St Andrew’s Healthcare and the British Psychological Society are delighted to be jointly hosting a one day conference to bring together health professionals and the leading researchers in this field to explore conceptual and clinical issues relating to Moral Injury.
Moral injury has predominantly been explored in military populations, although more recently its relevance to past and currently serving police, paramedics, healthcare practitioners, veterinary practitioners, journalists and teachers has been explored. Dr. Wendy Dean will present on her foundational work with moral injury.
Burnout and depression are still serious problems among physicians, especially amid COVID-19. More than 12,000 physicians told us how burnout has affected their relationships, career, and happiness. Dr. Wendy Dean helps frame this conversation with moral injury.
The collectivist spirit of sewing masks and applauding health care workers from the spring has given way to vitriolic politicization of basic public health measures like mask-wearing, said Wendy Dean, a physician who co-founded the nonprofit Moral Injury of Healthcare to highlight issues of clinician distress.
Drs. Dean and Talbot will present on moral injury at SUNY Downstate on December 2, 2020 at 11am.
The event will be held virtually. The doctors will present for 30 minutes and have 30 minutes of Q&A.
To attend, please visit:
In our latest piece for STAT News, Drs. Dean and Talbot examine how it is time for leaders of hospitals and health care systems to add another, deeper layer of support for their staff by speaking out publicly and collectively in defense of science, safety, and public health, even if it risks estranging patients and politicians.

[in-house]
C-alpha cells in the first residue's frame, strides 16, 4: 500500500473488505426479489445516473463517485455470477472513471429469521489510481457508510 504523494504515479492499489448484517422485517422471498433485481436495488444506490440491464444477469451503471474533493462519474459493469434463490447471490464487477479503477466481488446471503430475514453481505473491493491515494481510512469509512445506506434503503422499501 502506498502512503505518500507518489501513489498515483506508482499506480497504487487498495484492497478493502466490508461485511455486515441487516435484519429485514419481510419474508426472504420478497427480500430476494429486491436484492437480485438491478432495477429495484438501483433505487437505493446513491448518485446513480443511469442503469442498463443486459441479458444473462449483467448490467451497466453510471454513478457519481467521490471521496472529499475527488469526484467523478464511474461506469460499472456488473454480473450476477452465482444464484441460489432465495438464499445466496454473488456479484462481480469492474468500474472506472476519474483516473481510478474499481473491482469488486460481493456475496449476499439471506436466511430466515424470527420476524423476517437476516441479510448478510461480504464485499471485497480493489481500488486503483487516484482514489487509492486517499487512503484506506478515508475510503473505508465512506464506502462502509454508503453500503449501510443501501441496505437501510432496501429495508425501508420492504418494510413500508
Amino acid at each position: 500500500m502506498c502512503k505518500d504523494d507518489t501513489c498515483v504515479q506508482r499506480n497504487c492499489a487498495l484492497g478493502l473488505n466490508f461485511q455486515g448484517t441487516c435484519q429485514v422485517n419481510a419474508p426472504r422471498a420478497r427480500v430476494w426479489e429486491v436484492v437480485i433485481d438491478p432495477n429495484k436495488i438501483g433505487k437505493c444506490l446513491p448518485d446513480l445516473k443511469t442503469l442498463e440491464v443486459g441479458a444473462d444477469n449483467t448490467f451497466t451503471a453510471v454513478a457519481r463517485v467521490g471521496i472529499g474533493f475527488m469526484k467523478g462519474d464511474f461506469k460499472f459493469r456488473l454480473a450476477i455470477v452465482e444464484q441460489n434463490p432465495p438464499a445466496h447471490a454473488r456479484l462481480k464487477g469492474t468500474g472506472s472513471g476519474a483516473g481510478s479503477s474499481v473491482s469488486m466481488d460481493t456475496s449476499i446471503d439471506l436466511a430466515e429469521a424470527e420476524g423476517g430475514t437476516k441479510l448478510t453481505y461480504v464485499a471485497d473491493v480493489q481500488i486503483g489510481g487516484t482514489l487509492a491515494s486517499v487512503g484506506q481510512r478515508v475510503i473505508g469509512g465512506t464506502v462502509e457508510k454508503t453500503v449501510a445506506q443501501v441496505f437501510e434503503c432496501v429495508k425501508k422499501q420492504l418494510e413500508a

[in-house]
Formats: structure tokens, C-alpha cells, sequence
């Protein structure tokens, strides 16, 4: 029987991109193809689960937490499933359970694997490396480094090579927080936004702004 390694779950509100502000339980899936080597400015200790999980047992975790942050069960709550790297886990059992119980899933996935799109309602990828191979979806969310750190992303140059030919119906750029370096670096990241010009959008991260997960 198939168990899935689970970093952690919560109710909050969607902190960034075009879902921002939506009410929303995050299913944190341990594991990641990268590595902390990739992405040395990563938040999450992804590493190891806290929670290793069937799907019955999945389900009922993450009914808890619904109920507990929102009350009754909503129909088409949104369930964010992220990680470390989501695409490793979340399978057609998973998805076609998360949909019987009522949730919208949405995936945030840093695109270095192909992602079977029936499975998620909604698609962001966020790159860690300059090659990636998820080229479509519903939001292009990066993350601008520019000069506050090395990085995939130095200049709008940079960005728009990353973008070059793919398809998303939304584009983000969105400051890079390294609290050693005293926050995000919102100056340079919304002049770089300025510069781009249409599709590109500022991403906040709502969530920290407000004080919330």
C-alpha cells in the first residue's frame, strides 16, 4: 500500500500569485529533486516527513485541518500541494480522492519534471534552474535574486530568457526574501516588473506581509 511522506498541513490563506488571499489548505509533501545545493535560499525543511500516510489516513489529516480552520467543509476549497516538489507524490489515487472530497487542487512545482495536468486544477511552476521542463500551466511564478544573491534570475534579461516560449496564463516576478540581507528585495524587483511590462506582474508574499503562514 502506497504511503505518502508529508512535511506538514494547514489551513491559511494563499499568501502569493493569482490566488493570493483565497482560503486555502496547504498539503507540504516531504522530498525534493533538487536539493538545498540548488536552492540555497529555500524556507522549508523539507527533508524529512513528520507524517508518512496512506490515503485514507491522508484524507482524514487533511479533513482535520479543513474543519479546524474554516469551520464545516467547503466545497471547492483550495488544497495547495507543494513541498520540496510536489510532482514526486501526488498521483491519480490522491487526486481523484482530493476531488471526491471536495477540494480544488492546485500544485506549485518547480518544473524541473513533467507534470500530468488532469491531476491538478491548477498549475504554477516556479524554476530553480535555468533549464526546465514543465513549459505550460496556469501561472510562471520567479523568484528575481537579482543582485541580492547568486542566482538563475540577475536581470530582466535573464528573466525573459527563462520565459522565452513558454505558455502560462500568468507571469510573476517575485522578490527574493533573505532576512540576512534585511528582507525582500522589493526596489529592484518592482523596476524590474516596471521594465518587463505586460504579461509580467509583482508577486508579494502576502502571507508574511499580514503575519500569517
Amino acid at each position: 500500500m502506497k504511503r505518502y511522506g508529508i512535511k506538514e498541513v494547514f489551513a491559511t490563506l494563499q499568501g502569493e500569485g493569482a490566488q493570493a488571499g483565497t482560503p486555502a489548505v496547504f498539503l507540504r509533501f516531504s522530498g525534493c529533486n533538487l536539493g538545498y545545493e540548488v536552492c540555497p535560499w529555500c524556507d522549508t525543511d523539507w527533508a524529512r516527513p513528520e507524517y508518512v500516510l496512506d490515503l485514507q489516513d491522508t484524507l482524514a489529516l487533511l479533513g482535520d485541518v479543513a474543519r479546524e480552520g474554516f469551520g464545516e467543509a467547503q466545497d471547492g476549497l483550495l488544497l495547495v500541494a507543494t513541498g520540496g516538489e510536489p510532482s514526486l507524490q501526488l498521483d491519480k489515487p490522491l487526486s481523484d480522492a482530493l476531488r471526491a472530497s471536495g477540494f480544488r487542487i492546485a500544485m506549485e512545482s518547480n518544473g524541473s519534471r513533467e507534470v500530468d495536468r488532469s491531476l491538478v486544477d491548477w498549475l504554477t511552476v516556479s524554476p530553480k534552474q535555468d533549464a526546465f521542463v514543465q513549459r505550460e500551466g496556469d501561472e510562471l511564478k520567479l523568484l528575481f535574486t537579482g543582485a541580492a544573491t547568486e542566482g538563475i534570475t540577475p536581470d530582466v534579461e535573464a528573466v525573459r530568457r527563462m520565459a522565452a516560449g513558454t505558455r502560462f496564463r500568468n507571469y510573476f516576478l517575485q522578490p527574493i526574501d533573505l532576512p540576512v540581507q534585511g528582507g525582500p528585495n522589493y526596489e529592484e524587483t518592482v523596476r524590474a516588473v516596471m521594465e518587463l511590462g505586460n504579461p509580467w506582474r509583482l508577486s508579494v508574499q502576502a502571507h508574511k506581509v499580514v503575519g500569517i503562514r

What exactly is moral injury – and how do we address the continued challenges faced by healthcare workers?
Moral Injury: An erosion of a person’s moral framework that results from violation(s), often leading to one questioning their field of practice or work as trustworthy or safe. This can often be thought of as providers having highly conflicting allegiances between work demands and the Hippocratic Oath.
Finish reading this post on Forbes.com
Researchers are concerned that nurses working in a rapidly changing crisis like the pandemic can develop a psychological response called “moral injury.”
“Probably the biggest driver of burnout is unrecognized unintended moral injury.”
In parts of the country over the summer, nurses got some mental health respite when cases declined, said Dr. Wendy Dean.
“The pandemic arrived to a healthcare system that’s already deeply in crisis,” said Wendy Dean, a psychiatrist and president of Moral Injury of Healthcare, a group that advocates for more sustainable medical workplaces. “All of the challenges that clinicians are facing prior to the pandemic are just highlighted, exacerbated, and added to.”
In this piece with Talkspace, Dr. Dean outlines some of the basics of moral injury prevention for individuals to take.
As always, our organization has resources available for organizations and individuals experiencing moral injury due to COVID-19.
In this segment with NPR’s Here and Now, Dr. Wendy Dean is interviewed by Amanda Peacher on the toll the COVID-19 crisis is taking on front line staff in hospitals.
Some psychiatrists are even manning a hotline to help their fellow healthcare workers. Listen in via the link below.
Clinicians wade into the breach of COVID-19 without sufficient protection, even as their pay is cut, their protests gagged, their employment threatened, and as they watch their colleagues and friends fall ill.
We mustn’t lose sight of how moral injury is in the fabric of this pandemic.